Violence in Iraq has marred a visit by Joe Biden, the US vice president-elect, underlining the massive task the new administration faces as it takes office next week.
Biden arrived in Baghdad on Monday for talks with Jalal Talabani, the Iraqi president, and Adel Abdul-Mahdi, the vice-president, just hours after a wave of attacks, mostly near Iraqi security patrols across the capital, killed at least nine people and wounded dozens more.
Biden’s visit followed stops in Pakistan and Afghanistan, where Barack Obama, the US president-elect, has vowed to refocus US military efforts even as he pushes to withdraw the 140,000 US troops from Iraq.
Ali al-Dabbagh, an Iraqi government spokesman, told the Reuters news agency that US and Iraqi officials were meeting to implement the withdrawal plan.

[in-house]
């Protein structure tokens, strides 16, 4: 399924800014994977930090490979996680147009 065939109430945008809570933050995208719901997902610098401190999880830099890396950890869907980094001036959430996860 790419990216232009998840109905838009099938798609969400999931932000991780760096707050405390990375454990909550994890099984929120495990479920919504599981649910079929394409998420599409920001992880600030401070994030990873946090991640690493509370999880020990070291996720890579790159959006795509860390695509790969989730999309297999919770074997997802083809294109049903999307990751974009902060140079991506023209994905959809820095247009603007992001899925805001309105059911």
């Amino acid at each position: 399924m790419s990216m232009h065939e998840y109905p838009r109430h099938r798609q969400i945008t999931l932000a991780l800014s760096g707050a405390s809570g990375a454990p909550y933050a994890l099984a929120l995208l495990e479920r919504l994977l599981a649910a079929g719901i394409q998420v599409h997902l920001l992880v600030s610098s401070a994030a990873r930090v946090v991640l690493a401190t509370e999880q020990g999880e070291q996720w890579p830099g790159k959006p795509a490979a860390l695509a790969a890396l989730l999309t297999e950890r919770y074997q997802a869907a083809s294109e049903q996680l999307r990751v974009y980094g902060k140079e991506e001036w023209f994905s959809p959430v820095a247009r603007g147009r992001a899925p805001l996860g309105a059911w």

“The joint committee to execute the withdrawal of forces … agreement begins its work this week.”
Al-Dabbagh said that issues to be ironed out included ensuring security in Iraq’s 18 provinces – some of which were still very violent – and training security forces.
Iraqi security forces in Baghdad came under a series of bomb attacks on Monday which also killed a number of civilians.
Despite the decreasing violence across the country, local police are still being targeted as they take over control of the provinces from US forces under a new bilateral deal that took effect at the beginning of the year.
US combat troops are due to leave major cities by the middle of this year and all troops are set to withdraw from the country by the end of 2011.